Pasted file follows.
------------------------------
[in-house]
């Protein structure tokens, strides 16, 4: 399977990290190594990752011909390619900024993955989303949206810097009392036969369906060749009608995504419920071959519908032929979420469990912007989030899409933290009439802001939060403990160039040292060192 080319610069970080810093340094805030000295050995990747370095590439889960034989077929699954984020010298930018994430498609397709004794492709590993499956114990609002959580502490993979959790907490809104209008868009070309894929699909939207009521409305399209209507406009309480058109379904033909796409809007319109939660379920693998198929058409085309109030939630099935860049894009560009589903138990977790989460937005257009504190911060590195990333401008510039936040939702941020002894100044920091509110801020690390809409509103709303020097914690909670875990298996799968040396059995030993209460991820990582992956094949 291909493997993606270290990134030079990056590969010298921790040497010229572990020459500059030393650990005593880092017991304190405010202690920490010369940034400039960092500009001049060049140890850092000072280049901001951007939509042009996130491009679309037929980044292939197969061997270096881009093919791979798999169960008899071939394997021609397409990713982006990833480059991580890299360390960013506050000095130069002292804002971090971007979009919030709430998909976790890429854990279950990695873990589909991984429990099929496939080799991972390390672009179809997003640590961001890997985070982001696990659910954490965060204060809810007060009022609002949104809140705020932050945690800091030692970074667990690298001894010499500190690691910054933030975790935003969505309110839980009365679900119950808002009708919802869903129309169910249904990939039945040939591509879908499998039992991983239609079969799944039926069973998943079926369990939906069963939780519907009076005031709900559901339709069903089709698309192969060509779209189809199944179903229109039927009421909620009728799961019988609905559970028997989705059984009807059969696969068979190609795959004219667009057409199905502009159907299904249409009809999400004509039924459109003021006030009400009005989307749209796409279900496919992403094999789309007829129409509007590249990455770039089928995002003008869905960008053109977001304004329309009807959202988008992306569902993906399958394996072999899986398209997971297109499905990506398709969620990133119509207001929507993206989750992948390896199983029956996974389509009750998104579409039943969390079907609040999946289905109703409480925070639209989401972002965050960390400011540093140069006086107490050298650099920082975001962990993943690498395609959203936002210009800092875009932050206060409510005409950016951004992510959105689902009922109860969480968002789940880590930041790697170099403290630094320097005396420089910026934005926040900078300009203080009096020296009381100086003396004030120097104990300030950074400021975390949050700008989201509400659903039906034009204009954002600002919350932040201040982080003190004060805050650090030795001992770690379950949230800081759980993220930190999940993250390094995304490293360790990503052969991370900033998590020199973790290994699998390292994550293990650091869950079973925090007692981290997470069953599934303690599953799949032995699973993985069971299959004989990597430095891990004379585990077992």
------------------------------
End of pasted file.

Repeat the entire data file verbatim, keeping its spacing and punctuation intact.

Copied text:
[in-house]
């Protein structure tokens, strides 16, 4: 399977990290190594990752011909390619900024993955989303949206810097009392036969369906060749009608995504419920071959519908032929979420469990912007989030899409933290009439802001939060403990160039040292060192 080319610069970080810093340094805030000295050995990747370095590439889960034989077929699954984020010298930018994430498609397709004794492709590993499956114990609002959580502490993979959790907490809104209008868009070309894929699909939207009521409305399209209507406009309480058109379904033909796409809007319109939660379920693998198929058409085309109030939630099935860049894009560009589903138990977790989460937005257009504190911060590195990333401008510039936040939702941020002894100044920091509110801020690390809409509103709303020097914690909670875990298996799968040396059995030993209460991820990582992956094949 291909493997993606270290990134030079990056590969010298921790040497010229572990020459500059030393650990005593880092017991304190405010202690920490010369940034400039960092500009001049060049140890850092000072280049901001951007939509042009996130491009679309037929980044292939197969061997270096881009093919791979798999169960008899071939394997021609397409990713982006990833480059991580890299360390960013506050000095130069002292804002971090971007979009919030709430998909976790890429854990279950990695873990589909991984429990099929496939080799991972390390672009179809997003640590961001890997985070982001696990659910954490965060204060809810007060009022609002949104809140705020932050945690800091030692970074667990690298001894010499500190690691910054933030975790935003969505309110839980009365679900119950808002009708919802869903129309169910249904990939039945040939591509879908499998039992991983239609079969799944039926069973998943079926369990939906069963939780519907009076005031709900559901339709069903089709698309192969060509779209189809199944179903229109039927009421909620009728799961019988609905559970028997989705059984009807059969696969068979190609795959004219667009057409199905502009159907299904249409009809999400004509039924459109003021006030009400009005989307749209796409279900496919992403094999789309007829129409509007590249990455770039089928995002003008869905960008053109977001304004329309009807959202988008992306569902993906399958394996072999899986398209997971297109499905990506398709969620990133119509207001929507993206989750992948390896199983029956996974389509009750998104579409039943969390079907609040999946289905109703409480925070639209989401972002965050960390400011540093140069006086107490050298650099920082975001962990993943690498395609959203936002210009800092875009932050206060409510005409950016951004992510959105689902009922109860969480968002789940880590930041790697170099403290630094320097005396420089910026934005926040900078300009203080009096020296009381100086003396004030120097104990300030950074400021975390949050700008989201509400659903039906034009204009954002600002919350932040201040982080003190004060805050650090030795001992770690379950949230800081759980993220930190999940993250390094995304490293360790990503052969991370900033998590020199973790290994699998390292994550293990650091869950079973925090007692981290997470069953599934303690599953799949032995699973993985069971299959004989990597430095891990004379585990077992």